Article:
A minutes later in the 81′ minute, Champions League debutant, Maycon was luckier. The 21-year-old Brazilian received a ball from Taison 25-yards from goal and instead of closing the gap hammered the ball home with a booming shot that found the gap between two Hoffenheim defenders leaving Baumann with no chance.
Marlos could have/should have won it for Shakhtar in the 90′ minute. Wide open in Hoffenheim’s box the forward had to curl the ball home but defender Stefan Posch sprinted across to block the shot at the last minute. Both teams were then looking for the winner as the dying moments of the game were wide open, but neither side could come up with the breakthrough that would produce a winner in what had been a fantastic match.
Shakhtar v Hoffenheim – Man of the Match
Hard to pick one player in this match. There have been many standout performances on both sides. Ultimately, 21-year-old Maycon had the most significant impact, however. Shakhtar head coach Paulo Fonseca handed the new signing from Corinthians his debut tonight, and the central midfielder had a big impact. Completing all of his passes Maycon took control of the match and then scored the equaliser with what could be the goal of the matchday in the 81′ minute.
Shakhtar v Hoffenheim – Talking Point
Two of the most exciting head coaches in Europe went toe-to-toe on Wednesday night at the Metalist in Kharkiv. On the one side you had 45-year-old Paulo Fonseca, who likes to play wide-sweeping counter football and on the other side, you had Julian Nagelsmann, whose controlled 3-5-2 system is the most adaptable in the European game. Nagelsmann, however, had to make some adjustments with several of his creative midfielders out injured.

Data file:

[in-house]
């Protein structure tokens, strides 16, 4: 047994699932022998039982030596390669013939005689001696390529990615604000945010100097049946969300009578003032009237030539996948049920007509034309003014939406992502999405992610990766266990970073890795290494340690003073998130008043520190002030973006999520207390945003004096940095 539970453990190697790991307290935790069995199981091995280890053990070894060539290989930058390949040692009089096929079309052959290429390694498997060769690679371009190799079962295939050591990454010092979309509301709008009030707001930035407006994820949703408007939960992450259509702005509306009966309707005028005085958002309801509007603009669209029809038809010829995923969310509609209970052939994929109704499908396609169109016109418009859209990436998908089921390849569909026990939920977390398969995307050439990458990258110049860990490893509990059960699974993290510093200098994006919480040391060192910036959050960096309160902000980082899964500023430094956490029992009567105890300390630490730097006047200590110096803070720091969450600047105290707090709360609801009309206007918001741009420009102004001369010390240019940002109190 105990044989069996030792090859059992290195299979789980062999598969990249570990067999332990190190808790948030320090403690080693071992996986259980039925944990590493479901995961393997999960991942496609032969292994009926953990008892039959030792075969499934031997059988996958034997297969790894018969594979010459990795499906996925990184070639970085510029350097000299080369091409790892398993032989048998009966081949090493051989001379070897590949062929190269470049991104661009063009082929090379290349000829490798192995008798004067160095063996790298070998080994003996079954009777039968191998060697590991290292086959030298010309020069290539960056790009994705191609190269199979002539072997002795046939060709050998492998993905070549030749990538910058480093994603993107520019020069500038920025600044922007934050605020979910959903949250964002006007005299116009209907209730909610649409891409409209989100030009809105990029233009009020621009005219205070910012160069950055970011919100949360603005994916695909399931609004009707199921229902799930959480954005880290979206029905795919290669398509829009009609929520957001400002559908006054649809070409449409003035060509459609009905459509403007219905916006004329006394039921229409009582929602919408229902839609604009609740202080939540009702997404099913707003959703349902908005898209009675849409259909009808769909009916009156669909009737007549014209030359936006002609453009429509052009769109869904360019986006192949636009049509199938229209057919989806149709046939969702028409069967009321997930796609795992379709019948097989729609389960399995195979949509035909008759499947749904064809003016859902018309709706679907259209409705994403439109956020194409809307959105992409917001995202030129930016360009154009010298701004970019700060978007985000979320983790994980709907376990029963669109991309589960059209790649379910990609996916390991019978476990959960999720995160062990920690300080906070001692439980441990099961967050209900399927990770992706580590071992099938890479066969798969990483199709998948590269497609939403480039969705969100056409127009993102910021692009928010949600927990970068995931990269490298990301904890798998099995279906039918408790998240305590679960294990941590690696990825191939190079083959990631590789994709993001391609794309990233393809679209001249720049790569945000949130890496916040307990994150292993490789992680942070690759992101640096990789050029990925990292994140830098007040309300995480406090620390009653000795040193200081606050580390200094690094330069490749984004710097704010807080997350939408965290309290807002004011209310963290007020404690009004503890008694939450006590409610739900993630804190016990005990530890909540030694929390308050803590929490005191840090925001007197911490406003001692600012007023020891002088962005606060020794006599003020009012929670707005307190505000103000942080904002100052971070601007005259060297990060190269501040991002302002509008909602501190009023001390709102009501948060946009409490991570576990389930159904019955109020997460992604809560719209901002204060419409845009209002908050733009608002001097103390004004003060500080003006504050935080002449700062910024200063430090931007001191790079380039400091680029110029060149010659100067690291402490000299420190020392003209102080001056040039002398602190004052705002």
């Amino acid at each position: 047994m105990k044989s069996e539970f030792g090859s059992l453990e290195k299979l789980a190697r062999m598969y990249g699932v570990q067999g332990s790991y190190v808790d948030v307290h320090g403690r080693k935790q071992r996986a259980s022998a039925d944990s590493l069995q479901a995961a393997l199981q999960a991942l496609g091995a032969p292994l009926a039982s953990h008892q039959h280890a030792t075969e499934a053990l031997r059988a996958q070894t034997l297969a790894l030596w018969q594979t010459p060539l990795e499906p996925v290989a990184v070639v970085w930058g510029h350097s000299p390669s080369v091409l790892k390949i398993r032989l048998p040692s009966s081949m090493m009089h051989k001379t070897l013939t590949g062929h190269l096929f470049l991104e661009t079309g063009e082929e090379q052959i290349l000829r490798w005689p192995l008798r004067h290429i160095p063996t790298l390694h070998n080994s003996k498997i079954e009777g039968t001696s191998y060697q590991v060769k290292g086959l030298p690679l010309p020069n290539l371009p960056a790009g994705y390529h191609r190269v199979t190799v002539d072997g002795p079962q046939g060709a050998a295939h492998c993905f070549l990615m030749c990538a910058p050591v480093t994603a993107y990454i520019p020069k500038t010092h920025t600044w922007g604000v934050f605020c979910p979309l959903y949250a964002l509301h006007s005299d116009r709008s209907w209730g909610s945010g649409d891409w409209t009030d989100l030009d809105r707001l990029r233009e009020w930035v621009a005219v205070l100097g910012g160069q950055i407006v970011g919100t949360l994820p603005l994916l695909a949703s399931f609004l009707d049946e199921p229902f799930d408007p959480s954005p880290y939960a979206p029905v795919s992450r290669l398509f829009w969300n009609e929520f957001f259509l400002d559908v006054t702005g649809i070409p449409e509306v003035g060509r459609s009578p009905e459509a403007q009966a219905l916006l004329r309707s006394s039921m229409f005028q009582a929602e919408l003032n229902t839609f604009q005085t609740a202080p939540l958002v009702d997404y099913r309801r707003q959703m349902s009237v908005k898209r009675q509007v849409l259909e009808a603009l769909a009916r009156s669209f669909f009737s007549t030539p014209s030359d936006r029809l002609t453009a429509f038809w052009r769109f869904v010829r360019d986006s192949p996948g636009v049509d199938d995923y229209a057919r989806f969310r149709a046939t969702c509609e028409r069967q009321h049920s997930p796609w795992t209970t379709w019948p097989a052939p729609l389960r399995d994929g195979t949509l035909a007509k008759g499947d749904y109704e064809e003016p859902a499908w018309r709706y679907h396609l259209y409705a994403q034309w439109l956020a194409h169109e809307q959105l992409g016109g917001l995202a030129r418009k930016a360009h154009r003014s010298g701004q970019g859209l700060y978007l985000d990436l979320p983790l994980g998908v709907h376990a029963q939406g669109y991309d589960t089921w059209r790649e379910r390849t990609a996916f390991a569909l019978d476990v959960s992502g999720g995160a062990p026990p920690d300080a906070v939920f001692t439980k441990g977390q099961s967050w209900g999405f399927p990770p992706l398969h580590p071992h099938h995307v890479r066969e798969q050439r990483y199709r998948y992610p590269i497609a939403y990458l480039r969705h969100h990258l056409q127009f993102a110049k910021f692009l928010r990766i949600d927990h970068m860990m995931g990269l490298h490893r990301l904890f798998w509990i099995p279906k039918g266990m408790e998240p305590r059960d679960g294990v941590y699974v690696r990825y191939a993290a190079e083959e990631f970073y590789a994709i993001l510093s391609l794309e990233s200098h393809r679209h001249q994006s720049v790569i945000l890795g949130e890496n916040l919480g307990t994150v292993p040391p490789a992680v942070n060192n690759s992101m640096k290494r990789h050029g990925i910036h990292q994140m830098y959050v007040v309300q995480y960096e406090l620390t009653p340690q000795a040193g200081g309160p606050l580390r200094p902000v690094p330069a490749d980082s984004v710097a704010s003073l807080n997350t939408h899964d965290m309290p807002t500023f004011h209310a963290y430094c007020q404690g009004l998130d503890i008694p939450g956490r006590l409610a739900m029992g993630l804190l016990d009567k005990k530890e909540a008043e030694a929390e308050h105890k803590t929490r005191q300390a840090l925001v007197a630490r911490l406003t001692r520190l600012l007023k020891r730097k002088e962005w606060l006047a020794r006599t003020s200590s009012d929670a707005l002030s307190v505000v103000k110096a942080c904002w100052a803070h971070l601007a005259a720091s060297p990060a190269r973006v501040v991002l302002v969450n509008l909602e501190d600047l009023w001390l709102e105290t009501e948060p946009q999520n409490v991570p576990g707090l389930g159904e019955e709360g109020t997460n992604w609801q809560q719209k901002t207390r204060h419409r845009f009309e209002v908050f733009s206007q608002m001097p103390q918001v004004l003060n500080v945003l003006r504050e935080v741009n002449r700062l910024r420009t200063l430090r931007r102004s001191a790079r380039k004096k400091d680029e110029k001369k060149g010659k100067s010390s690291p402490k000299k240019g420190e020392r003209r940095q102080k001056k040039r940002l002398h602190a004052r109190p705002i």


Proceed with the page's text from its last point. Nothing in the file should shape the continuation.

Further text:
Nagelsmann surprised Fonseca by playing several forwards in midfield, while also sitting deep forcing Shakhtar into playing possession football – something the Ukrainians are unused to in Europe. As a result, it took Shakhtar some time to adjust and the Ukrainians, despite controlling the final 20 minutes of the game, can feel fortunate to have collected one point from this game.
Shakhtar v Hoffenheim – Match Stats
- With his appearance tonight for Hoffenheim against Shakhtar Donetsk, Reiss Nelson becomes the eighth Englishman to achieve this feat.
- Aged 31 years and 58 days, Hoffenheim’s Julian Nagelsmann is the youngest ever manager in the Champions League.
- Hoffenheim are the 13th German club to feature in the UEFA Champions League – a joint competition record with Spain.
Shakhtar v Hoffenheim – Line-ups
Pyatov – Ismaily, Rakitskiy, Khocholava, Butko – Alan Patrick (Maycon, 76), Stepanenko – Bolbat (Kovalenko, 57′), Taison, Marlos – Junior Moraes
Coach: Paulo Fonseca
Baumann – Posch, Vogt, Nordtveit – Schulz, Grillitsch, Kaderabek – Kramarić (Nelson, 85′), Bittencourt (Demirbay, 64′), Joelinton – Szalai (Zuber, 75′)
Coach: Julian Nagelsmann
Manuel Veth is the owner and Editor in Chief of the Futbolgrad Network. He also works as a freelance journalist and among others works for the Bundesliga and Pro Soccer USA. He holds a Doctorate of Philosophy in History from King’s College London, and his thesis is titled: “Selling the People’s Game: Football’s transition from Communism to Capitalism in the Soviet Union and its Successor States,” which is available HERE. Originally from Munich, Manuel has lived in Amsterdam, Kyiv, Moscow, Tbilisi, London, and currently is located in Victoria BC, Canada. Follow Manuel on Twitter @ManuelVeth.